cockney

noun
cock·ney | \ˈkäk-nē \
plural cockneys

Definition of cockney 

1 obsolete

a : a spoiled child

b : a squeamish woman

2 often capitalized

a : a native of London and especially of the East End of London

b : the dialect of London or of the East End of London

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Other Words from cockney

cockney adjective
cockneyfy \ˈkäk-ni-ˌfī \ transitive verb
cockneyish \-nē-ish \ adjective
cockneyism \-ˌi-zəm \ noun

Examples of cockney in a Sentence

Recent Examples on the Web

Harry Hadden-Paton is a superb and witty bully, oblivious of anyone’s feelings but his own; his mission is to create a woman, to make Eliza, a cockney flowergirl, into an elegant lady who can pass for a duchess at the Embassy Ball. Toby Zinman, Philly.com, "What a Broadway weekend!: 'St. Joan' and 'My Fair Lady'!," 27 Apr. 2018 Its wry tone and story, about a swaggering, coldhearted cockney Lothario who works as a chauffeur for the rich, appealed to Mr. Gilbert. Harrison Smith, Washington Post, "Lewis Gilbert, director of James Bond movies and Michael Caine hit ‘Alfie,’ dies at 97," 27 Feb. 2018 Most unfortunate use of a British thespian: Sir Anthony Hopkins in 'Transformers: The Last Knight' Dame Helen Mirren as a cockney gangster in The Fate of the Furious, that worked. Bryan Alexander, USA TODAY, "The best, the worst and the most disappointing of summer 2017 movies," 23 Aug. 2017 There are also a few characters around the edges who feel extraneous to the central story: an annoying energy drink pusher played by Seth MacFarlane with a cockney accent, a gravel-voiced FBI investigator played by Hilary Swank. Katie Walsh, Detroit Free Press, "Review: It’s hard to resist blue-collar comedy ‘Logan Lucky’," 17 Aug. 2017 His accent careens from unconvincing cockney to erratic southern drawl. Mia Leonin, miamiherald, "Can two African American sisters thrive in the old west?," 12 June 2017 Rossetti’s friends were scandalized by his open relationship with a working-class woman with a Cockney accent. Erin Blakemore, Smithsonian, "Newly Digitized Archives Reveal the Inner Lives of Artists," 15 May 2017 Cockney and British accents have punctuated classroom discussions. Denise Coffey, Courant Community, "PHS Production Of "Mary Poppins" Promises Singing, Dancing, Magic," 2 May 2017 As his theater compatriot Mortimer, Joshua David Vega provides nicely contrasting youth, energy and unflagging good cheer, along with a Cockney accent. Eric Marchese, Orange County Register, "Small-scale revival highlights timeless nature of ‘Fantasticks’ in Costa Mesa," 11 Apr. 2017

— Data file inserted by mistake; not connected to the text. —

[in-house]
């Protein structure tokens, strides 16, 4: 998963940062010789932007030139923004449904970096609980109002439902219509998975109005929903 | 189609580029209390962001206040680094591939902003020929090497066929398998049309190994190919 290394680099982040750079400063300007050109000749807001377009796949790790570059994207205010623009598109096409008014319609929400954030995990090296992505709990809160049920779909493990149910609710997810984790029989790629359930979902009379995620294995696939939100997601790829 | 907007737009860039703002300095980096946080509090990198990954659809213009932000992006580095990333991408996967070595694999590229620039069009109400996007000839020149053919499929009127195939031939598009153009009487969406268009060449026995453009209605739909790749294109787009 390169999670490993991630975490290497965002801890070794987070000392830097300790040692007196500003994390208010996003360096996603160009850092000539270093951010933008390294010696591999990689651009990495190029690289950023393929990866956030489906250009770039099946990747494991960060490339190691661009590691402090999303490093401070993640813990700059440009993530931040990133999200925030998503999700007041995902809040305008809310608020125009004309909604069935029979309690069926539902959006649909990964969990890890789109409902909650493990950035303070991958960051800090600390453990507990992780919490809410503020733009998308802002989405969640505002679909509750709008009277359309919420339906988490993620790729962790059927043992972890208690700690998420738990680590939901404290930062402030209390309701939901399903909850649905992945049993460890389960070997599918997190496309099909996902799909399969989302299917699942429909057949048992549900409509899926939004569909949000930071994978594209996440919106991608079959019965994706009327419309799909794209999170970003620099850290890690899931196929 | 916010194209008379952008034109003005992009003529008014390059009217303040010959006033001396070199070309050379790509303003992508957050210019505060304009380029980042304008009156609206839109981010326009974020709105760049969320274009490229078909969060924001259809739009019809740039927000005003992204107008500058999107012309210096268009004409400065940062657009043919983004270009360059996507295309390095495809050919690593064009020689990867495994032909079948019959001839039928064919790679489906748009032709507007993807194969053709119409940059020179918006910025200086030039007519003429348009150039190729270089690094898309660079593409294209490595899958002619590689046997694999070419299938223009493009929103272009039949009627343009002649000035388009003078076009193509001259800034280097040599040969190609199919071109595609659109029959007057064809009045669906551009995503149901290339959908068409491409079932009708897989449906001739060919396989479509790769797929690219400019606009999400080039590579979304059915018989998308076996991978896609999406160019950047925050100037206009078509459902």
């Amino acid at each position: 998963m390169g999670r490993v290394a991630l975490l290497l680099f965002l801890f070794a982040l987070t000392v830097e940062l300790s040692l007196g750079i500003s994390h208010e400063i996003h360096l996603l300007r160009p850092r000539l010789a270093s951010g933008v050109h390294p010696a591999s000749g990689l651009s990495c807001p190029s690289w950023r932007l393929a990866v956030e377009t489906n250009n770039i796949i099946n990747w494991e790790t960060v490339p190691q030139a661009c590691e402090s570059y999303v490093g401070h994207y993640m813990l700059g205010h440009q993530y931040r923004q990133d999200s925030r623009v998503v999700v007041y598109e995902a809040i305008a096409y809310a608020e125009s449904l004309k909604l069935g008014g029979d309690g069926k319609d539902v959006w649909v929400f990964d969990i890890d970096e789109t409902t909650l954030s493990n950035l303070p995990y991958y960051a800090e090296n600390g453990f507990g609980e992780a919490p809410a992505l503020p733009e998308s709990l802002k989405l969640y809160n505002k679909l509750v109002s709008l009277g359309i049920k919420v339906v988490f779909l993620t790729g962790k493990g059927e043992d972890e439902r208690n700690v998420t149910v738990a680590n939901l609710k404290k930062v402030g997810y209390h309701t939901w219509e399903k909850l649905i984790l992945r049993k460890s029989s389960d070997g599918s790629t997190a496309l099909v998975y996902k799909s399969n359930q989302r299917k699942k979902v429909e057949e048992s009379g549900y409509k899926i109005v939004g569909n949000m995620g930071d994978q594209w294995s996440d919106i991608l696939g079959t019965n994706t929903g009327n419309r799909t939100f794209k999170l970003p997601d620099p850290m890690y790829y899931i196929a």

These example sentences are selected automatically from various online news sources to reflect current usage of the word 'cockney.' Views expressed in the examples do not represent the opinion of Merriam-Webster or its editors. Send us feedback.

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First Known Use of cockney

14th century, in the meaning defined at sense 1a

History and Etymology for cockney

Middle English cokeney, literally, cocks' egg, from coken (genitive plural of cok cock) + ey egg, from Old English ǣg

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Time Traveler for cockney

The first known use of cockney was in the 14th century

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More Definitions for cockney

cockney

noun

English Language Learners Definition of cockney

: a person from the East End of London

: the way of speaking that is typical of cockneys

More from Merriam-Webster on cockney

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